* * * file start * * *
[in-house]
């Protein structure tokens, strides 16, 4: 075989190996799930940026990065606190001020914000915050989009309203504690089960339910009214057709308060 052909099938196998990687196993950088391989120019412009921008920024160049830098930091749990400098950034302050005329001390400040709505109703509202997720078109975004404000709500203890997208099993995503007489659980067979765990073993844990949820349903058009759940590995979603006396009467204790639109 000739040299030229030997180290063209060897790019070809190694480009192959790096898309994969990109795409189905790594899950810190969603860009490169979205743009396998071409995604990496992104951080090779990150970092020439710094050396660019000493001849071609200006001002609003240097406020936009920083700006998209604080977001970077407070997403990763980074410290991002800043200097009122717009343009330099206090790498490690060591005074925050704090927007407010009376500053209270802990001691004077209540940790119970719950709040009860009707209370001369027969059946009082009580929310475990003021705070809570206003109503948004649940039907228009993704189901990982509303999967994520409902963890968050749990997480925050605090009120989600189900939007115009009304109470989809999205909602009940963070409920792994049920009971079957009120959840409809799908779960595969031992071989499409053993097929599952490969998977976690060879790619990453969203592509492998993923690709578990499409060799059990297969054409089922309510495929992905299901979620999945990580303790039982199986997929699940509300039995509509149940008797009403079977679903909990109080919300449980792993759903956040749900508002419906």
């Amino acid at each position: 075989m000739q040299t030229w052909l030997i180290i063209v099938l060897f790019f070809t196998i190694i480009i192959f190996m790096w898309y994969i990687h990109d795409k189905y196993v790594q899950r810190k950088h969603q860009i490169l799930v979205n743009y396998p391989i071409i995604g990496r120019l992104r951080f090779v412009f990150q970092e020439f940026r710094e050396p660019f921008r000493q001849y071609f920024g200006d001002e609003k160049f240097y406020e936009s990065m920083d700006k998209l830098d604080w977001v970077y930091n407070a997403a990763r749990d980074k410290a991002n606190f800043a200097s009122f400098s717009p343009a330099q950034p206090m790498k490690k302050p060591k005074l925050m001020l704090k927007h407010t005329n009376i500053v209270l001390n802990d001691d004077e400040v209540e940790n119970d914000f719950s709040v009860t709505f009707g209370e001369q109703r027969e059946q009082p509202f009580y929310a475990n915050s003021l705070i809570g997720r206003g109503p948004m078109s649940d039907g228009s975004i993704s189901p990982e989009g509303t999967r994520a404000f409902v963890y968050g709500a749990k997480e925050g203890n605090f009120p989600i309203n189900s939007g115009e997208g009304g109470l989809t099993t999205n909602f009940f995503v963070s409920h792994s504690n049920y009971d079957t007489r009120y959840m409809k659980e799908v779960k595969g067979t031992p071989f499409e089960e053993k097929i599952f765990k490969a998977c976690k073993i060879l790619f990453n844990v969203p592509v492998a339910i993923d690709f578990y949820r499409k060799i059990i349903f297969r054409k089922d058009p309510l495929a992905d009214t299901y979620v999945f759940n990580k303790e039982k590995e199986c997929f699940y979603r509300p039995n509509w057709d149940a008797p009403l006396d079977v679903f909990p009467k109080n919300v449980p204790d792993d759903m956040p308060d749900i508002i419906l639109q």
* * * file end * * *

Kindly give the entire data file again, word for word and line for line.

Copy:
[in-house]
């Protein structure tokens, strides 16, 4: 075989190996799930940026990065606190001020914000915050989009309203504690089960339910009214057709308060 052909099938196998990687196993950088391989120019412009921008920024160049830098930091749990400098950034302050005329001390400040709505109703509202997720078109975004404000709500203890997208099993995503007489659980067979765990073993844990949820349903058009759940590995979603006396009467204790639109 000739040299030229030997180290063209060897790019070809190694480009192959790096898309994969990109795409189905790594899950810190969603860009490169979205743009396998071409995604990496992104951080090779990150970092020439710094050396660019000493001849071609200006001002609003240097406020936009920083700006998209604080977001970077407070997403990763980074410290991002800043200097009122717009343009330099206090790498490690060591005074925050704090927007407010009376500053209270802990001691004077209540940790119970719950709040009860009707209370001369027969059946009082009580929310475990003021705070809570206003109503948004649940039907228009993704189901990982509303999967994520409902963890968050749990997480925050605090009120989600189900939007115009009304109470989809999205909602009940963070409920792994049920009971079957009120959840409809799908779960595969031992071989499409053993097929599952490969998977976690060879790619990453969203592509492998993923690709578990499409060799059990297969054409089922309510495929992905299901979620999945990580303790039982199986997929699940509300039995509509149940008797009403079977679903909990109080919300449980792993759903956040749900508002419906």
């Amino acid at each position: 075989m000739q040299t030229w052909l030997i180290i063209v099938l060897f790019f070809t196998i190694i480009i192959f190996m790096w898309y994969i990687h990109d795409k189905y196993v790594q899950r810190k950088h969603q860009i490169l799930v979205n743009y396998p391989i071409i995604g990496r120019l992104r951080f090779v412009f990150q970092e020439f940026r710094e050396p660019f921008r000493q001849y071609f920024g200006d001002e609003k160049f240097y406020e936009s990065m920083d700006k998209l830098d604080w977001v970077y930091n407070a997403a990763r749990d980074k410290a991002n606190f800043a200097s009122f400098s717009p343009a330099q950034p206090m790498k490690k302050p060591k005074l925050m001020l704090k927007h407010t005329n009376i500053v209270l001390n802990d001691d004077e400040v209540e940790n119970d914000f719950s709040v009860t709505f009707g209370e001369q109703r027969e059946q009082p509202f009580y929310a475990n915050s003021l705070i809570g997720r206003g109503p948004m078109s649940d039907g228009s975004i993704s189901p990982e989009g509303t999967r994520a404000f409902v963890y968050g709500a749990k997480e925050g203890n605090f009120p989600i309203n189900s939007g115009e997208g009304g109470l989809t099993t999205n909602f009940f995503v963070s409920h792994s504690n049920y009971d079957t007489r009120y959840m409809k659980e799908v779960k595969g067979t031992p071989f499409e089960e053993k097929i599952f765990k490969a998977c976690k073993i060879l790619f990453n844990v969203p592509v492998a339910i993923d690709f578990y949820r499409k060799i059990i349903f297969r054409k089922d058009p309510l495929a992905d009214t299901y979620v999945f759940n990580k303790e039982k590995e199986c997929f699940y979603r509300p039995n509509w057709d149940a008797p009403l006396d079977v679903f909990p009467k109080n919300v449980p204790d792993d759903m956040p308060d749900i508002i419906l639109q």